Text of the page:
[rspec-users] State Based vs. Behaviour Based Spec/Testing
pergesu at gmail.com
Sun Mar 25 03:17:29 EDT 2007
On 3/25/07, Scott Taylor <mailing_lists at railsnewbie.com> wrote:
> On Mar 25, 2007, at 2:40 AM, Pat Maddox wrote:
> > On 3/25/07, Scott Taylor <mailing_lists at railsnewbie.com> wrote:
> >> On Mar 25, 2007, at 2:25 AM, Pat Maddox wrote:
> >>> On 3/24/07, Scott Taylor <mailing_lists at railsnewbie.com> wrote:
> >>>> 1. Should you test protected and private methods in your specs?
> >>> No. You're specifying the behavior of an object as seen by the
> >>> outside world. Of course protected and private methods aren't
> >>> available to the world, so why would you need to test them? When
> >>> you're doing state-based testing, just call a method and then verify
> >>> that it returns the expected value or leaves your object in an
> >>> expected state.
> >> How about if your writing code that is *only* meant to be reused?
> >> E.g., you are writing some class which is only meant to be derived
> >> from (ruby metaprogramming - Spec'ing rails would be a good example)?
> > I'm not sure what you mean, to tell you the truth. Would you mind
> > showing an example of some code that you want to spec but aren't sure
> > how?
> I had in mind a rails generic crud controller. The basic gist of it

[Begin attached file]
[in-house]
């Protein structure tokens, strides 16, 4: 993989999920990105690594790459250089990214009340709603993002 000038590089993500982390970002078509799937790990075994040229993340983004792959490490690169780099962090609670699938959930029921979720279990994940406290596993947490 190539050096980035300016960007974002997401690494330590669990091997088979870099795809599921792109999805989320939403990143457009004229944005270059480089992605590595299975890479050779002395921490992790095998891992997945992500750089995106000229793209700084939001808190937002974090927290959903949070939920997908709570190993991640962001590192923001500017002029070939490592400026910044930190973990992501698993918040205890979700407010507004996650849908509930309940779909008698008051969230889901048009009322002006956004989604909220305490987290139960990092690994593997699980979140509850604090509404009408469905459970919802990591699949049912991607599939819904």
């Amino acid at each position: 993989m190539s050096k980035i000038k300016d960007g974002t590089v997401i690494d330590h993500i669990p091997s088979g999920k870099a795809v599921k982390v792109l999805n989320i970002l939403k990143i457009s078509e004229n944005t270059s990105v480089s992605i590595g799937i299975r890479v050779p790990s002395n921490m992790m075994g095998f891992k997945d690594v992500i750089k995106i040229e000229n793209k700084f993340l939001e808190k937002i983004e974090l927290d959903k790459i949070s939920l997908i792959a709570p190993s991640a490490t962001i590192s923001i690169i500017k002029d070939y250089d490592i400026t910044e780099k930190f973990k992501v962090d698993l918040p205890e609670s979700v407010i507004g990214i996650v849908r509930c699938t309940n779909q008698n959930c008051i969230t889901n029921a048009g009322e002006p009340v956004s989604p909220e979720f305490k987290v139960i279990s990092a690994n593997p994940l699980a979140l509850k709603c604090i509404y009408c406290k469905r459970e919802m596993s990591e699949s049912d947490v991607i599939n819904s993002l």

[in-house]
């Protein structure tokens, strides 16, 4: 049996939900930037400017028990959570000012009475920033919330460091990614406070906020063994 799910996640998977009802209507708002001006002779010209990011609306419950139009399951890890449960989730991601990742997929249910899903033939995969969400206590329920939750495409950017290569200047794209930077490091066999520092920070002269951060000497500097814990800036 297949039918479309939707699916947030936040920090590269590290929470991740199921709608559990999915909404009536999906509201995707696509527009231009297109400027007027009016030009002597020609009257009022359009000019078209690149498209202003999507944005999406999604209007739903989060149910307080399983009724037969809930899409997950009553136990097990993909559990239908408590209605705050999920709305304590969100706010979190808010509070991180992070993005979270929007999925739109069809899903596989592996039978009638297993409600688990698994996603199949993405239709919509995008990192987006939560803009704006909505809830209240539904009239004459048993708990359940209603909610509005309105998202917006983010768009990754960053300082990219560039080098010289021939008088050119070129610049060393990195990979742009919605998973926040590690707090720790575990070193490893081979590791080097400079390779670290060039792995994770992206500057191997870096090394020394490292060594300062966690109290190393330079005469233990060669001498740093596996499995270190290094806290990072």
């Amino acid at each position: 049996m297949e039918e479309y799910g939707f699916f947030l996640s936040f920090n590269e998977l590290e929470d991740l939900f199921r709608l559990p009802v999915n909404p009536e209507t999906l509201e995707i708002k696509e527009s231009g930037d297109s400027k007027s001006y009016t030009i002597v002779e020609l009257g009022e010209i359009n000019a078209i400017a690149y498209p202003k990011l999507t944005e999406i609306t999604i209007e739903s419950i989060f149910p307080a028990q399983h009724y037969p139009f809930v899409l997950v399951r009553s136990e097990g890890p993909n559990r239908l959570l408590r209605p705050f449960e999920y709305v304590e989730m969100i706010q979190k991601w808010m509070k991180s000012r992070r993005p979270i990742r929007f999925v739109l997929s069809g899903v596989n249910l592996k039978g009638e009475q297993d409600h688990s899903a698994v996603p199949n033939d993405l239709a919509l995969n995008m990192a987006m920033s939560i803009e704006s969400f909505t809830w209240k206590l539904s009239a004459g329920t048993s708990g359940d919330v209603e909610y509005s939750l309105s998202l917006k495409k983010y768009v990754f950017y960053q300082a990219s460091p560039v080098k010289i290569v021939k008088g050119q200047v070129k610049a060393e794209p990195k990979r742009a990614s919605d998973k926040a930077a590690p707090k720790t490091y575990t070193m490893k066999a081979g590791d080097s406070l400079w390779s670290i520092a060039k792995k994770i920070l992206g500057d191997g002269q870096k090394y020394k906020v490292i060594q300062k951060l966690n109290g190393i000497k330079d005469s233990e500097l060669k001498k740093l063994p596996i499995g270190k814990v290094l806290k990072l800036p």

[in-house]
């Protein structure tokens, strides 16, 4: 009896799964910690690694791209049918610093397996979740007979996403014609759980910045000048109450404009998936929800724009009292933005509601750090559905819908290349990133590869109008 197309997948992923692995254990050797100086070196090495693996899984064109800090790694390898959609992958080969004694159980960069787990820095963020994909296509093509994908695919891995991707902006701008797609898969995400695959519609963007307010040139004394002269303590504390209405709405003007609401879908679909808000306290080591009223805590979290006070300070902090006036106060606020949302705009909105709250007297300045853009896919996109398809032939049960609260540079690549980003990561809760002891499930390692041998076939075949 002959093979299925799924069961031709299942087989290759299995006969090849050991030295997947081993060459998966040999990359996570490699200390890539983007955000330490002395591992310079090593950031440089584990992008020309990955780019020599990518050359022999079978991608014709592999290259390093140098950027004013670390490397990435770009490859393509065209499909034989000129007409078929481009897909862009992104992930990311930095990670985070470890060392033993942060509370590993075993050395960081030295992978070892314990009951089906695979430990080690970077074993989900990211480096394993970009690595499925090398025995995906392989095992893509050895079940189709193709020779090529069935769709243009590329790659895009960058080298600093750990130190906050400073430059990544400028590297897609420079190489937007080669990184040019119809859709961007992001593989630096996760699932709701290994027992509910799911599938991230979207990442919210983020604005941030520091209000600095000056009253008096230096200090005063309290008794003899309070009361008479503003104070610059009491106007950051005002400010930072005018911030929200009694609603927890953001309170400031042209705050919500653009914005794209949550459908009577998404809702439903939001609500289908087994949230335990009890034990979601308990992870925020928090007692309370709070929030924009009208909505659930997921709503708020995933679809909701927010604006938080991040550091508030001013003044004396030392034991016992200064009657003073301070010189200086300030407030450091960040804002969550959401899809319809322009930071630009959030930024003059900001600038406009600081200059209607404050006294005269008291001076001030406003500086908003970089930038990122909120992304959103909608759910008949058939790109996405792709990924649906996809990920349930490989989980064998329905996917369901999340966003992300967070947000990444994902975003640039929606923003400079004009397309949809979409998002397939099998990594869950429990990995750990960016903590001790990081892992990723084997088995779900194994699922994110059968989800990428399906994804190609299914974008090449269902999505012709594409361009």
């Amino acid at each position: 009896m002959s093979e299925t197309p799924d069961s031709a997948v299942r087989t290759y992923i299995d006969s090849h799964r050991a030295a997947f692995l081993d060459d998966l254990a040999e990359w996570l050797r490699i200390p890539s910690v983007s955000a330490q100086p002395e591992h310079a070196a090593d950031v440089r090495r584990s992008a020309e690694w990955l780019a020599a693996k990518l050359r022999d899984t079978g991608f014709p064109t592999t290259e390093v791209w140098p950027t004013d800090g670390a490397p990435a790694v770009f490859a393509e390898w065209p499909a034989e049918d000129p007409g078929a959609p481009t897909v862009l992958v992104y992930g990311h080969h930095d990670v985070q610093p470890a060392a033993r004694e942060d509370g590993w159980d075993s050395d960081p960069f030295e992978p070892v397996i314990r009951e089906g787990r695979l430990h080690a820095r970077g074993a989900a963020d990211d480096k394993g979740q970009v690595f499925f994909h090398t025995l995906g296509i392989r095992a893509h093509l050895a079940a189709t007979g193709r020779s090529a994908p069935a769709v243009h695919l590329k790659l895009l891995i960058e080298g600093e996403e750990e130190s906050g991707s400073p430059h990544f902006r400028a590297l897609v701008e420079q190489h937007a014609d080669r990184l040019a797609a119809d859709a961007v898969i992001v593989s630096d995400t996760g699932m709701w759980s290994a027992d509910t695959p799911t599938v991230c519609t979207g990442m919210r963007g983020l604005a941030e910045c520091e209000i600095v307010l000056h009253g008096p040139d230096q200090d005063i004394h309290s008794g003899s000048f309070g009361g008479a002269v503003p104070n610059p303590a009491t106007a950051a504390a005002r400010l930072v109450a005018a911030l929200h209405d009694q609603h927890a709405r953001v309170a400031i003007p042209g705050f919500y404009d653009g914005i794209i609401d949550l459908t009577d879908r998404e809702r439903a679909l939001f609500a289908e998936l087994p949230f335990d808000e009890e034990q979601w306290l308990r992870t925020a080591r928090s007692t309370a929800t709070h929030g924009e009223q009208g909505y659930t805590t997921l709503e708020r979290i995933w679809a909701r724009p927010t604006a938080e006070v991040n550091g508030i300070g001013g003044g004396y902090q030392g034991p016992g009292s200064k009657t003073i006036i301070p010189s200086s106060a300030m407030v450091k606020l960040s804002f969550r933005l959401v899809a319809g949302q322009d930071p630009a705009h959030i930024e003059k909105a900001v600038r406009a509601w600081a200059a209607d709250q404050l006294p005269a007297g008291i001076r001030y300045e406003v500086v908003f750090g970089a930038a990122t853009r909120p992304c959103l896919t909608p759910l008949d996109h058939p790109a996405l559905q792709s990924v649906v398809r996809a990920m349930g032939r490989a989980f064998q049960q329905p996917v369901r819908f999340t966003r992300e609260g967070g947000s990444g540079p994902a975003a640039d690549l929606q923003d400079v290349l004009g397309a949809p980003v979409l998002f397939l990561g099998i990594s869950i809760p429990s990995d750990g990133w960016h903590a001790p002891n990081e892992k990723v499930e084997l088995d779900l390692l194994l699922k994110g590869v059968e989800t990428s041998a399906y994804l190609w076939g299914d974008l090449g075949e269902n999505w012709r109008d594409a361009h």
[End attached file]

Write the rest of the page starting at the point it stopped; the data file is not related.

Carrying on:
> is would be one class which had a series of private class methods.
> These methods could be called in any class which derived from this
> class, which would then set certain instance variables and instance
> methods for use in the class.
> A good example is a typical rails controller, or class:
> class Person < ActiveRecord::Base
> has_many :posts
> If you say something like:
> @person = Person.find(:first_name => "Scott", :last_name => "Taylor)
> The first line will find the first person in the database that
> matches "Scott Taylor." The second will find all posts associated
> with Scott Taylor.
> What do you think the ActiveRecord::Base class is going to look
> like? It's going to have a private class method named "has_many"
> which excepts a string or symbol as a parameter. This will then
> create an instance method in the derived class. In this example,
> that instance method would "posts". (For simplicity sake I've left
> out or changed some details of all the other things rails does).
> ActiveRecord::Base will never be used on its own, only as a class
> which is derived from.
> So how would ActiveRecord::Base be spec'ed out for this example?
I'm not sure how the Rails codebase is tested, but I think I'd do
base = ActiveRecord::Base.new
base.send :has_many, :posts
and verify from there. I'm interested to see what David and Aslak think.
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